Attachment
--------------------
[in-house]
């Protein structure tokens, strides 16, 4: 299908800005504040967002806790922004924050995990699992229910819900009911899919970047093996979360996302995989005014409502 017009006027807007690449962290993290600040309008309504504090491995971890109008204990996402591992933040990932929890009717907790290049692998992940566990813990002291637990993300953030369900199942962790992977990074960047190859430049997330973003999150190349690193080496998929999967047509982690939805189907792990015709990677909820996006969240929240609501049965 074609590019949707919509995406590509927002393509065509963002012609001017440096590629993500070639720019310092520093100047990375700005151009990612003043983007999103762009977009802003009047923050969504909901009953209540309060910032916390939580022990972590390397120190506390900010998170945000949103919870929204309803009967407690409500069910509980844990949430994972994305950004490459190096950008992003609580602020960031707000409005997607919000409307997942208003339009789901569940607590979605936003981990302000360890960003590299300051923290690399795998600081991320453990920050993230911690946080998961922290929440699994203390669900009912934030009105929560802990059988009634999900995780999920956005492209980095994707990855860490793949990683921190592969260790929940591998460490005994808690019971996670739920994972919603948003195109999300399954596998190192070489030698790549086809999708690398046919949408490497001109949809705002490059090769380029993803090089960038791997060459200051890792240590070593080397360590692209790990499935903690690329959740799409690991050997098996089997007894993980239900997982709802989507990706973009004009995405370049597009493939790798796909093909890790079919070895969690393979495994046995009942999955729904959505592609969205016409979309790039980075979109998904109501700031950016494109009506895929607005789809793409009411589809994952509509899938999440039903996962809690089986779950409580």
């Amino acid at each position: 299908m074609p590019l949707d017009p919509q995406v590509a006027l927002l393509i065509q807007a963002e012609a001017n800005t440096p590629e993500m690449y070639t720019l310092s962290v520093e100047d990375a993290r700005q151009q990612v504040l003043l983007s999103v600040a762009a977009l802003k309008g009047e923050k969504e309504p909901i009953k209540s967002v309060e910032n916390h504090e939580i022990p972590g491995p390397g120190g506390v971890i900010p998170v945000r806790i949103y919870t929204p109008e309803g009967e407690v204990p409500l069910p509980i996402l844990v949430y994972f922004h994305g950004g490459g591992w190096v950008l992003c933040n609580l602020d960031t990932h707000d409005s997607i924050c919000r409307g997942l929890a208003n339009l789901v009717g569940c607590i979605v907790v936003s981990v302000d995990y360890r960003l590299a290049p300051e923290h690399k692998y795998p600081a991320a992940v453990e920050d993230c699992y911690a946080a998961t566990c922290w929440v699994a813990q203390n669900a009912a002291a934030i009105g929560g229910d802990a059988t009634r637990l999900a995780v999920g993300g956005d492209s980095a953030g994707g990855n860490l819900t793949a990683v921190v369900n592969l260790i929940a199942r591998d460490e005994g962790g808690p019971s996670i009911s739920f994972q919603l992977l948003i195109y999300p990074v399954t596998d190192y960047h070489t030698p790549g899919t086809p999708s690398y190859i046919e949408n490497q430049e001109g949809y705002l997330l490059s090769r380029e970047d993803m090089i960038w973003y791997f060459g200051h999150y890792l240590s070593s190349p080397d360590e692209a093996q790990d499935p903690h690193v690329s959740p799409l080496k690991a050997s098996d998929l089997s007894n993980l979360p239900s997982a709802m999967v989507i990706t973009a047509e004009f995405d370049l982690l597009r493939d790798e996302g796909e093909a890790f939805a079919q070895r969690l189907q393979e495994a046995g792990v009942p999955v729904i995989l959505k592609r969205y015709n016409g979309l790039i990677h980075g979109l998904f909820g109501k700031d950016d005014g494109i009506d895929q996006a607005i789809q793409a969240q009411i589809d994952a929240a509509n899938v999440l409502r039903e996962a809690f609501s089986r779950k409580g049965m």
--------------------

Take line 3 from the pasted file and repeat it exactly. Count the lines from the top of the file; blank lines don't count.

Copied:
């Amino acid at each position: 299908m074609p590019l949707d017009p919509q995406v590509a006027l927002l393509i065509q807007a963002e012609a001017n800005t440096p590629e993500m690449y070639t720019l310092s962290v520093e100047d990375a993290r700005q151009q990612v504040l003043l983007s999103v600040a762009a977009l802003k309008g009047e923050k969504e309504p909901i009953k209540s967002v309060e910032n916390h504090e939580i022990p972590g491995p390397g120190g506390v971890i900010p998170v945000r806790i949103y919870t929204p109008e309803g009967e407690v204990p409500l069910p509980i996402l844990v949430y994972f922004h994305g950004g490459g591992w190096v950008l992003c933040n609580l602020d960031t990932h707000d409005s997607i924050c919000r409307g997942l929890a208003n339009l789901v009717g569940c607590i979605v907790v936003s981990v302000d995990y360890r960003l590299a290049p300051e923290h690399k692998y795998p600081a991320a992940v453990e920050d993230c699992y911690a946080a998961t566990c922290w929440v699994a813990q203390n669900a009912a002291a934030i009105g929560g229910d802990a059988t009634r637990l999900a995780v999920g993300g956005d492209s980095a953030g994707g990855n860490l819900t793949a990683v921190v369900n592969l260790i929940a199942r591998d460490e005994g962790g808690p019971s996670i009911s739920f994972q919603l992977l948003i195109y999300p990074v399954t596998d190192y960047h070489t030698p790549g899919t086809p999708s690398y190859i046919e949408n490497q430049e001109g949809y705002l997330l490059s090769r380029e970047d993803m090089i960038w973003y791997f060459g200051h999150y890792l240590s070593s190349p080397d360590e692209a093996q790990d499935p903690h690193v690329s959740p799409l080496k690991a050997s098996d998929l089997s007894n993980l979360p239900s997982a709802m999967v989507i990706t973009a047509e004009f995405d370049l982690l597009r493939d790798e996302g796909e093909a890790f939805a079919q070895r969690l189907q393979e495994a046995g792990v009942p999955v729904i995989l959505k592609r969205y015709n016409g979309l790039i990677h980075g979109l998904f909820g109501k700031d950016d005014g494109i009506d895929q996006a607005i789809q793409a969240q009411i589809d994952a929240a509509n899938v999440l409502r039903e996962a809690f609501s089986r779950k409580g049965m």